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Prednisolone is a corticosteroid medication that belongs to the class of glucocorticoids. It is a synthetic analog of prednisone and has anti-inflammatory and immunosuppressive properties. Prednisolone is commonly used to treat various inflammatory conditions and immune-mediated disorders. It is four times more potent than hydrocortisone, also more selective gluco-corticoid but fluid retention does not occur with high doses. Drug has intermediate duration of action & causes less pituitary adrenal suppression when a single morning dose or alternate day treatment is given.


-Inflammatory Conditions: Prednisolone is indicated for the treatment of inflammatory conditions such as rheumatoid arthritis, osteoarthritis, and dermatitis. -Allergic Reactions: It is used to manage allergic reactions and conditions like asthma. -Autoimmune Diseases: Prednisolone is prescribed for autoimmune diseases like lupus and certain types of vasculitis. -Respiratory Conditions: It may be used to treat respiratory conditions such as chronic obstructive pulmonary disease (COPD) and bronchial asthma. -Hematologic Disorders: Prednisolone can be part of the treatment for certain hematologic disorders like autoimmune hemolytic anemia. -Allergic, inflammatory, autoimmune diseases, malignancies.


-Dosage varies depending on the condition being treated. It is crucial to follow the prescribed dosage and schedule provided by the healthcare provider. Dosage adjustments may be necessary based on individual response. -5-60 mg daily in divided doses.


-Prednisolone is contraindicated in individuals with known hypersensitivity to the drug, systemic fungal infections, and during live virus vaccination. Caution is advised in the presence of active infections. -Hypersensitivity, systemic infections. Live virus immunisation. Peptic ulcer.

Special Precautions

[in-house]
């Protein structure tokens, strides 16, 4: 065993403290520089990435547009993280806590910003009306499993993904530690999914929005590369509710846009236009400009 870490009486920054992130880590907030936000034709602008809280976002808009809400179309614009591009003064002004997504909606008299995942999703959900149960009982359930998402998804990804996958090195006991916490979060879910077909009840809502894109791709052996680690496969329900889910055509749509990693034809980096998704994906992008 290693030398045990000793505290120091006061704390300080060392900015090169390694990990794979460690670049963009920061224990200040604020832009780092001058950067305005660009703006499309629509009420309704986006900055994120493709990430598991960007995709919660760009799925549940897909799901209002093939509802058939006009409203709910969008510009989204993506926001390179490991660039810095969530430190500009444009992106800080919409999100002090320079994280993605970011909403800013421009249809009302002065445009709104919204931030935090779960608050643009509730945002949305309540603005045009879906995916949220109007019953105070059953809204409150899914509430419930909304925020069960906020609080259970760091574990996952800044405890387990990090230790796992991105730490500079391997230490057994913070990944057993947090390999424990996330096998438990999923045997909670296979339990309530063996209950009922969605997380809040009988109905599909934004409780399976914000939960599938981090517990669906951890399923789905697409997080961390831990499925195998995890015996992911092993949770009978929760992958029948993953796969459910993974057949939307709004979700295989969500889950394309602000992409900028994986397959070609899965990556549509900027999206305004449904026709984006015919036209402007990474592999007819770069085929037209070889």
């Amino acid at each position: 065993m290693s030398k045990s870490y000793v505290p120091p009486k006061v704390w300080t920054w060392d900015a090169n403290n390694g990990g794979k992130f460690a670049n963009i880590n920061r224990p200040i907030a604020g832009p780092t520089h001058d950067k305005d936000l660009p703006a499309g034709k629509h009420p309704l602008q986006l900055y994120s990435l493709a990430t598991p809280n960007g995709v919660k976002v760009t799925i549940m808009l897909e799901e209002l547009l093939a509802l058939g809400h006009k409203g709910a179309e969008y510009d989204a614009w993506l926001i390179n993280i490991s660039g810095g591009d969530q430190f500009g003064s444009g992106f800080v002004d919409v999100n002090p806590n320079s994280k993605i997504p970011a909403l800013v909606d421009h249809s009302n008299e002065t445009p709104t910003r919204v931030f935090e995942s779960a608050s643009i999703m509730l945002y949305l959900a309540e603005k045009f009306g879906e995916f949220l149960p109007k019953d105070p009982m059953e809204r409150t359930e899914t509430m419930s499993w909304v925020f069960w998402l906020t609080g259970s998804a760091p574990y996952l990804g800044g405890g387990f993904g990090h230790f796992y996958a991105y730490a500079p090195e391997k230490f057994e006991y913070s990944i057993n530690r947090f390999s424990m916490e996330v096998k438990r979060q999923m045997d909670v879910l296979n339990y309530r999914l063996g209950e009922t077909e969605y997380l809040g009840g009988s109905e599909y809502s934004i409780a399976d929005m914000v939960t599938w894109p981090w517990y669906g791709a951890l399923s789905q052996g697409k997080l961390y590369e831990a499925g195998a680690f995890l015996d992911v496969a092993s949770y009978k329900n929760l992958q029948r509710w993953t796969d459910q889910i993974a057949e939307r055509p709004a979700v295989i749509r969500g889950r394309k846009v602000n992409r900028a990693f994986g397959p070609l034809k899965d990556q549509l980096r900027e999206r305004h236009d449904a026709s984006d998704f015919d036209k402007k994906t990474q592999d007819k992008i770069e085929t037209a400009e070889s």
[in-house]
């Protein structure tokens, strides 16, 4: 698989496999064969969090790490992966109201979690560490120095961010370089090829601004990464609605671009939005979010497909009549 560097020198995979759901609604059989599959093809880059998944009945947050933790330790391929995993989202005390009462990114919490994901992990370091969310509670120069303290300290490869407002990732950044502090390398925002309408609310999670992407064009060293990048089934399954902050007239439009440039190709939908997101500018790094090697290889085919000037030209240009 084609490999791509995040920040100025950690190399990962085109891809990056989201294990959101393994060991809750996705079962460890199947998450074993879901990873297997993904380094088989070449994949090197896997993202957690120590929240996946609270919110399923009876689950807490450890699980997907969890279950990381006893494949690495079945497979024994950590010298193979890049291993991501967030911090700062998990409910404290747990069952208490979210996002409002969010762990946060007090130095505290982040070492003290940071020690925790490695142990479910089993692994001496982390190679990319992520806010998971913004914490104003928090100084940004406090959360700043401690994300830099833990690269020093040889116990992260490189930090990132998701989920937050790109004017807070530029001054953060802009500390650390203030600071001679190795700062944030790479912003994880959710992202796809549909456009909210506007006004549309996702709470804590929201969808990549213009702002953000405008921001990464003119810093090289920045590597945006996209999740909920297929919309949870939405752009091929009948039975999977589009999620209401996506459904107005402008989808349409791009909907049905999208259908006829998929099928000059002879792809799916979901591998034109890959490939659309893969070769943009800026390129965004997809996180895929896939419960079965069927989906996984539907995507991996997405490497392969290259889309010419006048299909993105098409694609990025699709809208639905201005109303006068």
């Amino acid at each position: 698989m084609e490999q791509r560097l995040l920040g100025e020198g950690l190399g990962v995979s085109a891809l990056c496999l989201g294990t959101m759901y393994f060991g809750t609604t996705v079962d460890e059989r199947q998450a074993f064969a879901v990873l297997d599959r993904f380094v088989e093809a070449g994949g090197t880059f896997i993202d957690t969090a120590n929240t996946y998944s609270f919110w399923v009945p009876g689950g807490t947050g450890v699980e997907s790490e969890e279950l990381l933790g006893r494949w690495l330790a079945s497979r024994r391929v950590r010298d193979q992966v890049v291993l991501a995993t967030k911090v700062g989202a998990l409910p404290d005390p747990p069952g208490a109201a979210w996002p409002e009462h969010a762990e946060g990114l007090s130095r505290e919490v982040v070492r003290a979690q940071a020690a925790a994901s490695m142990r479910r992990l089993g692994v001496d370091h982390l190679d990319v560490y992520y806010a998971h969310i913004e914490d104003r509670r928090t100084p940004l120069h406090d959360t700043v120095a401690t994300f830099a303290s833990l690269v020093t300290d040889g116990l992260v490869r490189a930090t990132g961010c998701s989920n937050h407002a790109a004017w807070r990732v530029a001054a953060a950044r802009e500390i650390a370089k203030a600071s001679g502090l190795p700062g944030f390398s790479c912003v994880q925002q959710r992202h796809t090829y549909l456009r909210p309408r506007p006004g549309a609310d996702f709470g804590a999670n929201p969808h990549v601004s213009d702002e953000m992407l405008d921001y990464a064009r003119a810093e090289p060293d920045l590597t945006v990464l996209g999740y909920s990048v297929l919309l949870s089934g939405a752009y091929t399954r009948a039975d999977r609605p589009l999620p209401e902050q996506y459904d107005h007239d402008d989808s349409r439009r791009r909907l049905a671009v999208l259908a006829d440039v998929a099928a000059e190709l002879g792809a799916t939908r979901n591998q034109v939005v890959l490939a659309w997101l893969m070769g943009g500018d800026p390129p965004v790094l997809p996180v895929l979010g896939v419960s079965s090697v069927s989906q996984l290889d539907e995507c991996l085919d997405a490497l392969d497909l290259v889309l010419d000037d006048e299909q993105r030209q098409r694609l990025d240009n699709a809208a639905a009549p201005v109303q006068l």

-Diabetes: Prednisolone can affect blood glucose levels, requiring adjustments in diabetes management. -Osteoporosis: Long-term use may lead to bone density loss, especially in postmenopausal women. Calcium and vitamin D supplementation may be recommended. -Immunosuppression: Prolonged use can suppress the immune system, increasing susceptibility to infections. -Peptic Ulcer: Use with caution in individuals with a history of peptic ulcer disease. -Psychiatric Effects: Mood changes, including depression or mood swings, have been reported. -Pregnancy. Diabetes mellitus, osteoporosis, psychological disorders, glaucoma, diverticulitis, myasthenia gravis, hypertension, congestive cardiac failure, renal insufficency.

Side Effects

-Common side effects include increased appetite, weight gain, insomnia, and mood changes. Serious side effects may include adrenal suppression, osteoporosis, and increased risk of infections. -Impairment of fluid, electrolyte metabolic balance, rounded face, supraclavicular hump, obesity of trunk with relatively thin limbs. Fragile skin. Delayed healing of wounds. Psychosis.

Drug Interactions

Nonsteroidal Anti-Inflammatory Drugs (NSAIDs): -Increased risk of gastrointestinal bleeding. -Anticoagulants: Increased risk of bleeding. -Vaccines: Live vaccines may have reduced efficacy during prednisolone therapy. -Antidiabetic Drugs: Prednisolone may alter glucose tolerance, requiring adjustments in antidiabetic medications. -Action blunted by antiepileptics. Rifampicin accelerates metabolism cyclosporine decreases metabolism. Increased bioavailability with oestrogens and oral contraceptives. Lower plasma salicylate levels. Large doses of antacids impair absorption. Increased requirement of insulin and oral hypoglycaemics.

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